Pull the drawstring on a bow, shut your eyes, and shoot an arrow in any direction.
What will you hit?
Most of us will miss the target by a mile.
That's essentially what happens when you don't set specific and attainable goals for employees. More to the point, it's what happens when they don't set their own goals. They pull the drawstring and fire, but when they don't aim at anything, they won't find success.
Back in my corporate days, I experimented with many different action plans, some incredibly complicated, to solve this. My boss at the time believed in an intricate performance evaluation process, grading everyone on a five-point scale and using an Excel spreadsheet that went on for multiple pages. Employees had to seek improvement in countless ways all year long. The goals were complex, hard to explain, difficult to judge, and almost impossible to hit. Sounds like a recipe for disaster, right?
It was--that company started sinking like a stone. I've since realized that people...are human. They like to think about a small set of attainable goals in a fairly short time-frame more like a task list than anything. You can chat at the lunch table about a few goals, but who would talk about point 22B from that complex Excel chart? It's not exactly fodder for the water cooler or anywhere else at a company.
My new plan doing some mentoring with college students is to set five simple and attainable goals over a short period. (Right now, they are only for the summer, so about three months.) We can mention the five goals to each other at meetings. We can chat about them in 15 minutes at a weekly one-on-one. We can even make jokes about them.
Just as importantly, the time-frame is within reach. No one can really think about what will happen in a year. Times change, technology progresses rapidly. Three or five months is about right. You can easily look out to September or November and think about what you can accomplish within that window. It's reduces stress, builds momentum on the team, and provides some motivation. Shorter than that creates pressure--how can anyone reach a goal in a month? Goals set longer than that...also creates stress. It's too far away to really plan anything related to a goal that's so far from now.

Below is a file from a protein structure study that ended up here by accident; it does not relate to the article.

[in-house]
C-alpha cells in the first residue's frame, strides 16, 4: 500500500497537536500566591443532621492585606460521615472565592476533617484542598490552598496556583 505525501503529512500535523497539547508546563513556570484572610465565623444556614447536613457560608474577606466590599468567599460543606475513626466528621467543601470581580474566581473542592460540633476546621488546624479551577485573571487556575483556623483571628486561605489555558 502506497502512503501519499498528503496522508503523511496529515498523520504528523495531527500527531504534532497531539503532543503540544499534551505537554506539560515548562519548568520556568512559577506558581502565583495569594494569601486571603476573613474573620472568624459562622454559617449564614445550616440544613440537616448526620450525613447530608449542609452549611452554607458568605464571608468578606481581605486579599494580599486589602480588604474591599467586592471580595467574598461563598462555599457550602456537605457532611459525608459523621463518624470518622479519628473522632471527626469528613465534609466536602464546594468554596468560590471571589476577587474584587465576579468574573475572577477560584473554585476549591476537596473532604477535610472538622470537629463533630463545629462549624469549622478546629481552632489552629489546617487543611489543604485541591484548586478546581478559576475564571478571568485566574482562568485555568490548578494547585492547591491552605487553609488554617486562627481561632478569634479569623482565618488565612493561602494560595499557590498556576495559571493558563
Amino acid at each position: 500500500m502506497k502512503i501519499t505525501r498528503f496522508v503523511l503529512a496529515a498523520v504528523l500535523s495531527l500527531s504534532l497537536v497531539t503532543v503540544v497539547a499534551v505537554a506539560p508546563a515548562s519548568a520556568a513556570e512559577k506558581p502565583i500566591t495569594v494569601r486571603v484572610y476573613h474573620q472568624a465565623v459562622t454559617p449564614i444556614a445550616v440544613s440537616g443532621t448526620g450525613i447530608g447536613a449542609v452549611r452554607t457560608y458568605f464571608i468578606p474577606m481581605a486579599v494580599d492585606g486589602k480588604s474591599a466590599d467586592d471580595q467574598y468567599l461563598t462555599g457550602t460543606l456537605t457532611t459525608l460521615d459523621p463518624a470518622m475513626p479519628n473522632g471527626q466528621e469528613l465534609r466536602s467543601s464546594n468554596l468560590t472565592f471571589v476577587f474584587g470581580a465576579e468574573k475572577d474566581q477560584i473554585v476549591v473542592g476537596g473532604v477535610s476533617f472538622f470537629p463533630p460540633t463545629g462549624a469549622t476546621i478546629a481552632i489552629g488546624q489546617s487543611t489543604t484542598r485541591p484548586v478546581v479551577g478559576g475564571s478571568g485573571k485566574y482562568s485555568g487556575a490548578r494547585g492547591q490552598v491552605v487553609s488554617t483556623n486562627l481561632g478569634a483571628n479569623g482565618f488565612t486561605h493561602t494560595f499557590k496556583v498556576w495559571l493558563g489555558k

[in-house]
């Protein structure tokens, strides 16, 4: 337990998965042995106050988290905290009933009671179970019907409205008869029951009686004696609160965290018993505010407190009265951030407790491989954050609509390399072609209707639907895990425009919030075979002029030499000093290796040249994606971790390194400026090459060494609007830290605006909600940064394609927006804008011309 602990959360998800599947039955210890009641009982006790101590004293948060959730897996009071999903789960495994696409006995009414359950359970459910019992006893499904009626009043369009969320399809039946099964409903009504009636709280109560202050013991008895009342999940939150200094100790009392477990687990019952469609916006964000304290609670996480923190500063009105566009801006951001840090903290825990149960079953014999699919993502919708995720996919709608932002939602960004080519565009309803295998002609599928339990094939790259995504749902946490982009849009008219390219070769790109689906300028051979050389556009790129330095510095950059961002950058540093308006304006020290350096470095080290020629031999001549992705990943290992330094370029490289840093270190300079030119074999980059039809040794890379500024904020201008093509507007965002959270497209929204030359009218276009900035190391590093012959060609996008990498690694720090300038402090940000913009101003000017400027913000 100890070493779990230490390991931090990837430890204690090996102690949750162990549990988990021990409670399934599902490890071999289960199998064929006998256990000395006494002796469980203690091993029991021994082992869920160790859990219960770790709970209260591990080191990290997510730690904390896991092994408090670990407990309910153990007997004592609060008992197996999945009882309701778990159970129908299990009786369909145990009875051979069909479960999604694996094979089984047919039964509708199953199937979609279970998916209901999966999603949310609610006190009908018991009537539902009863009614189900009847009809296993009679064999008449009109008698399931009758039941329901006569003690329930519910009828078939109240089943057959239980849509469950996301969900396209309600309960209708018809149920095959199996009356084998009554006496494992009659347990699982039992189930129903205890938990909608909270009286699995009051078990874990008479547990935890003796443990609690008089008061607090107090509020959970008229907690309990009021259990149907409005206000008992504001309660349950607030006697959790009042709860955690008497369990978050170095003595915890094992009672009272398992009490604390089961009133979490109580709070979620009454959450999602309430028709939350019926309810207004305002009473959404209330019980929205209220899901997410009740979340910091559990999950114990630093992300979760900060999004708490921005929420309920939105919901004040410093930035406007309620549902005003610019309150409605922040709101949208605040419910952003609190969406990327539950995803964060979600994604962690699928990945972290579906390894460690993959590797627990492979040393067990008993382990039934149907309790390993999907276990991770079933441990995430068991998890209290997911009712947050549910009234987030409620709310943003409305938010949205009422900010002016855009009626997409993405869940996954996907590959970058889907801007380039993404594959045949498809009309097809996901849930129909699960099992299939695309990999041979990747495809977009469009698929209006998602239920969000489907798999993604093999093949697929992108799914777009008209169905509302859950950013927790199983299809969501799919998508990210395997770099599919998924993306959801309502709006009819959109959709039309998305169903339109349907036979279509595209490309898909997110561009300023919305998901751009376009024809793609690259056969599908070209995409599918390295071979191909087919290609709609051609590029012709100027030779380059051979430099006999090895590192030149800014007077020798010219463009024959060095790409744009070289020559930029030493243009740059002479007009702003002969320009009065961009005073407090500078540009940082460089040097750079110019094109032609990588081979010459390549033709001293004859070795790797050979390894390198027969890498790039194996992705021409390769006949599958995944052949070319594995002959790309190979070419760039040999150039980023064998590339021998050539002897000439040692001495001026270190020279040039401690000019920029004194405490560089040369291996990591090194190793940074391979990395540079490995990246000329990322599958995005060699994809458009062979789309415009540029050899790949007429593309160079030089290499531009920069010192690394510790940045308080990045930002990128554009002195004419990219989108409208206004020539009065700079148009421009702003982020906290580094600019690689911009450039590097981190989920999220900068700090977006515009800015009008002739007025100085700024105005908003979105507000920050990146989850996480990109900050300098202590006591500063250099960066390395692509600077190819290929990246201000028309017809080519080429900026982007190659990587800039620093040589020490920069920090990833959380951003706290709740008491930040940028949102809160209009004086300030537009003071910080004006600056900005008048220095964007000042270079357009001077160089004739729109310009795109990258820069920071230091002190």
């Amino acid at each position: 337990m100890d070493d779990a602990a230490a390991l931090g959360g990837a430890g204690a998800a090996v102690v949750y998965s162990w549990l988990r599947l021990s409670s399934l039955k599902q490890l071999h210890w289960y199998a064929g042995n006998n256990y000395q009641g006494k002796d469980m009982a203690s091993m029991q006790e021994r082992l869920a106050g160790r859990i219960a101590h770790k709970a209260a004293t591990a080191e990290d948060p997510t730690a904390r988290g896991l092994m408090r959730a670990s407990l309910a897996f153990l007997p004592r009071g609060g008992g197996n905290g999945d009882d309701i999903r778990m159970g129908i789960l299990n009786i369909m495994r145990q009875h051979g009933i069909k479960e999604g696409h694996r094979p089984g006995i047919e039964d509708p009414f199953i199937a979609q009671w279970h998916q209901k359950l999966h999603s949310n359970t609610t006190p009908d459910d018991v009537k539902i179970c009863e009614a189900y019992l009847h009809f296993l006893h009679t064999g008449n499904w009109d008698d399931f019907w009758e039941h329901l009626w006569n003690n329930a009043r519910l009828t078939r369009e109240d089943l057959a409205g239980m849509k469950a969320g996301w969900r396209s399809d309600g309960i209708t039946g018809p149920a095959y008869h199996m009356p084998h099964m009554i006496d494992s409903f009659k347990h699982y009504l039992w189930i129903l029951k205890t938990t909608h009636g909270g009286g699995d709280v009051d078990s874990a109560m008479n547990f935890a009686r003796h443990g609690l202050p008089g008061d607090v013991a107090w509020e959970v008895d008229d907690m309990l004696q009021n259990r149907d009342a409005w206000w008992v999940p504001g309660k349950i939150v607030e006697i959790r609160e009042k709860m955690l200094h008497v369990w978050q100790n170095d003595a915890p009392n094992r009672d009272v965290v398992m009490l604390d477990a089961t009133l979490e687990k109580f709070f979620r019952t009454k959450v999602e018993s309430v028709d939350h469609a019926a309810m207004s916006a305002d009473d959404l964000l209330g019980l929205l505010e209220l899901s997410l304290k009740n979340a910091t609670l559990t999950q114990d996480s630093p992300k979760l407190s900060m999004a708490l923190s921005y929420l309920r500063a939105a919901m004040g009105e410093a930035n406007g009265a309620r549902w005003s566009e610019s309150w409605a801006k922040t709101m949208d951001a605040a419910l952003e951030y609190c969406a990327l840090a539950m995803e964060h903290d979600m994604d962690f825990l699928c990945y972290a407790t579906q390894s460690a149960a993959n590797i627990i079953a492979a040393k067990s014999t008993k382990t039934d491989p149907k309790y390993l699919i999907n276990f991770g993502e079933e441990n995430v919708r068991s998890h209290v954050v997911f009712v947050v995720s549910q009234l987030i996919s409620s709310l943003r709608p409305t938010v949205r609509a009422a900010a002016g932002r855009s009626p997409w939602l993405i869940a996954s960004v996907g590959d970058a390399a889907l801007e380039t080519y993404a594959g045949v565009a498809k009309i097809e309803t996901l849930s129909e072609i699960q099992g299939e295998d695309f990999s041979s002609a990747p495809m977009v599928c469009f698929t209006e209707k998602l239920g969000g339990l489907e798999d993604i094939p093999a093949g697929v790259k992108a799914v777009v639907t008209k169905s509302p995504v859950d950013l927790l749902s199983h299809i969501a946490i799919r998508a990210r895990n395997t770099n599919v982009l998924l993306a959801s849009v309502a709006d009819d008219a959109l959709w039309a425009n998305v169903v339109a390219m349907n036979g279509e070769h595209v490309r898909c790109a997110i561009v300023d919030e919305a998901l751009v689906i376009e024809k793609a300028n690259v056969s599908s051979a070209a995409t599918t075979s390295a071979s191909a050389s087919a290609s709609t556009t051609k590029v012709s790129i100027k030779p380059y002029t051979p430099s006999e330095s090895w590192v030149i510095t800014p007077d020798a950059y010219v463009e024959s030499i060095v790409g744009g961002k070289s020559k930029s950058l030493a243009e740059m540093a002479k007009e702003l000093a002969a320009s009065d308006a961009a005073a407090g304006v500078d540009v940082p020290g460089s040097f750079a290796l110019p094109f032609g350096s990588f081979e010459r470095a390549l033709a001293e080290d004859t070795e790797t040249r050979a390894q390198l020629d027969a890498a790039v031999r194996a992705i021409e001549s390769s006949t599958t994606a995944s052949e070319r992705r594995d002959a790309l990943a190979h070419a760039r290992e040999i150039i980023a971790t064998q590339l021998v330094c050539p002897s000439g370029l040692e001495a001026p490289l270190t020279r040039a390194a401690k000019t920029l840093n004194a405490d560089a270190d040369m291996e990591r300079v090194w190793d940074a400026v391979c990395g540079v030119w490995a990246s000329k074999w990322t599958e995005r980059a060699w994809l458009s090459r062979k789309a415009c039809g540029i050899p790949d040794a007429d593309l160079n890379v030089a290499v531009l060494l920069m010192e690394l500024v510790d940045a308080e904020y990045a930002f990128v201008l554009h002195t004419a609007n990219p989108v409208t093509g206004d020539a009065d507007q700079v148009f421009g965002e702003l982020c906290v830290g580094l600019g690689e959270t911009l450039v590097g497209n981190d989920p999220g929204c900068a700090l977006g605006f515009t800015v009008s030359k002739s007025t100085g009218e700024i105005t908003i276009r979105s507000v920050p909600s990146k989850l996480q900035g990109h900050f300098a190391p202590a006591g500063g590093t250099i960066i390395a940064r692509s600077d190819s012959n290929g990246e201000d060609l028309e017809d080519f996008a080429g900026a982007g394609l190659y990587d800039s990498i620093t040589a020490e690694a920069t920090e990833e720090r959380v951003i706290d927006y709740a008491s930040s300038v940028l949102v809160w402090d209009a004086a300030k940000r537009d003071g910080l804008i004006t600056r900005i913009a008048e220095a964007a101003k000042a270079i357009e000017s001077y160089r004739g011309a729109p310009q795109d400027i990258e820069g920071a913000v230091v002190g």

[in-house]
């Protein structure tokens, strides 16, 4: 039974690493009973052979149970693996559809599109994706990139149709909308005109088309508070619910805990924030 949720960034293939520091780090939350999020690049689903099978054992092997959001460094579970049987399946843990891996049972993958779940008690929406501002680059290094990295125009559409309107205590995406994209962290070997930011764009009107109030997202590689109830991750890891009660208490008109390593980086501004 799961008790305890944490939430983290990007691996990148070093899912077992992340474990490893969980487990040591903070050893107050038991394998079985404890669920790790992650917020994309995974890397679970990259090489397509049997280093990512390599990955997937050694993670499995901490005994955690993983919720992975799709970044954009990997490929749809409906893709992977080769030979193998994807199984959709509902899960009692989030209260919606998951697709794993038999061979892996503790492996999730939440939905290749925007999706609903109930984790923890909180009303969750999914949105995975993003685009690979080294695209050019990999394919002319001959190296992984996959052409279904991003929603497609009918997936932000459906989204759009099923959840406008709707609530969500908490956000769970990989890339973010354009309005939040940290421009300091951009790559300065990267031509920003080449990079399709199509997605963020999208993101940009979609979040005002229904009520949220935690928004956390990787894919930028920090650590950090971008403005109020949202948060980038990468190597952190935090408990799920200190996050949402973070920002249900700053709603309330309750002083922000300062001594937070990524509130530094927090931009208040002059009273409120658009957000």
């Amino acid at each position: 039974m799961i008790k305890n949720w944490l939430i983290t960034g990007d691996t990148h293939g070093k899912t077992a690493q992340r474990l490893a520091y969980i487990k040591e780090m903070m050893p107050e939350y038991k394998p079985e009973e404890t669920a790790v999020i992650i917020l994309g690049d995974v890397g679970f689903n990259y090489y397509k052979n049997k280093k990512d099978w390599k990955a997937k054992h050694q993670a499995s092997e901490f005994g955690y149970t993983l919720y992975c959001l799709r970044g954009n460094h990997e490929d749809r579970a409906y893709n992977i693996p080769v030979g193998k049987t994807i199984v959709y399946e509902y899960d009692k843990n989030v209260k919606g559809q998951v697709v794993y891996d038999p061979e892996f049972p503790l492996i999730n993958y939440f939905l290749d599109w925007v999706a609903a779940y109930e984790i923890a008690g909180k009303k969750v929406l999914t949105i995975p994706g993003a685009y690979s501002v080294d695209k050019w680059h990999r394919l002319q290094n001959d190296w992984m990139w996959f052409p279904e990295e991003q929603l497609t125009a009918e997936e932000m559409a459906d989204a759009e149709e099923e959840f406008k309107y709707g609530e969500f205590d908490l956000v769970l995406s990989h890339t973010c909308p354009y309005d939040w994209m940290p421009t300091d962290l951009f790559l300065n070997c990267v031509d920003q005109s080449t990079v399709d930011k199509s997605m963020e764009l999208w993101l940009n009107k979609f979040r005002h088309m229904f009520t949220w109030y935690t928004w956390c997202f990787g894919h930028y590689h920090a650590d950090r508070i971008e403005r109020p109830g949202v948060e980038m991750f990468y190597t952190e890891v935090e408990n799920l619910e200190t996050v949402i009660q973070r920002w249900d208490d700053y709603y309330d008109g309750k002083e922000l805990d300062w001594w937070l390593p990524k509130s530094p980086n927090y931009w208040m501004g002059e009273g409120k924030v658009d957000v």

For every employee, you can sit down and--working together--come up with a list of well-intentioned, obtainable, practical goals to achieve in five months. You can hit a target when you aim for it. A five-goals-in-five-months plan works for every employee because it makes logical sense. You and the employee can easily get your head around five goals.
Here's a quick breakdown of how to establish the goals and the time-frame.
1. Pick a few easy ones
You know, goals don't have to be difficult or complicated. One of the main reasons to even pick five goals is to make sure there is an action plan from the beginning. You're on a set course and you're setting expectations. It doesn't have to be an obstacle course. At least one or two goals should be well within reason. This will give you and the employee a chance to celebrate the victory together--the classic high-five moment.
2. Pick at least one hard one
Make sure there is a tough goal in the mix. Again, it's about motivation. One hard goal means the employee has to stretch their abilities a little. If he or she hits the goal, great--you have seen some growth and it's more cause for celebration. If the employee misses it, he or she still knows there are other highly attainable goals. A hard goal also means you can strategize together about hitting that high water mark, and that's the big win.
3. Make a few of them highly measurable
A few of the goals should be easy to track as well. With a social media team member, you can easily set a goal related to increasing Twitter followers. You can measure the numbers together. Avoid having all of the goals too wishy-washy, such as learning how to be a more effective leader or work well on the team. How will you know the employee attained those? Be specific and practical about this. Tracking should be fun.
4. Pick them together
Let the employee pick several of their own goals. This helps with ownership. At the same time, show you are invested in the employee and offer at least one or two goals you want that person to achieve. You can make suggestions, or even insist on a goal as a way to show you really care that the employee is motivated and challenged. In general, come up with the list together.
5. Talk about them frequently
Growth happens when there are minor victories and successes almost every day or every week. It's not a Herculean jump, but one that involves small steps of progress. The five goals makes that abundantly obvious. Maybe the employee achieves one goal per month. Great! Maybe he or she hits a target right away. That's also a wonderful thing. Most importantly, it's all about the dialog you have together--make the subject of goal achievement a primary concern for you and the employee.
Now, get busy! If you have many employees, it will take some time to strategize about goals and get the wheels rolling. As always, I'm here to help. If you are struggling to define goals, or wondering why you need to go through this exercise, or have questions about tweaking the plan, ask away. I'm here by email or on my Twitter feed to offer help.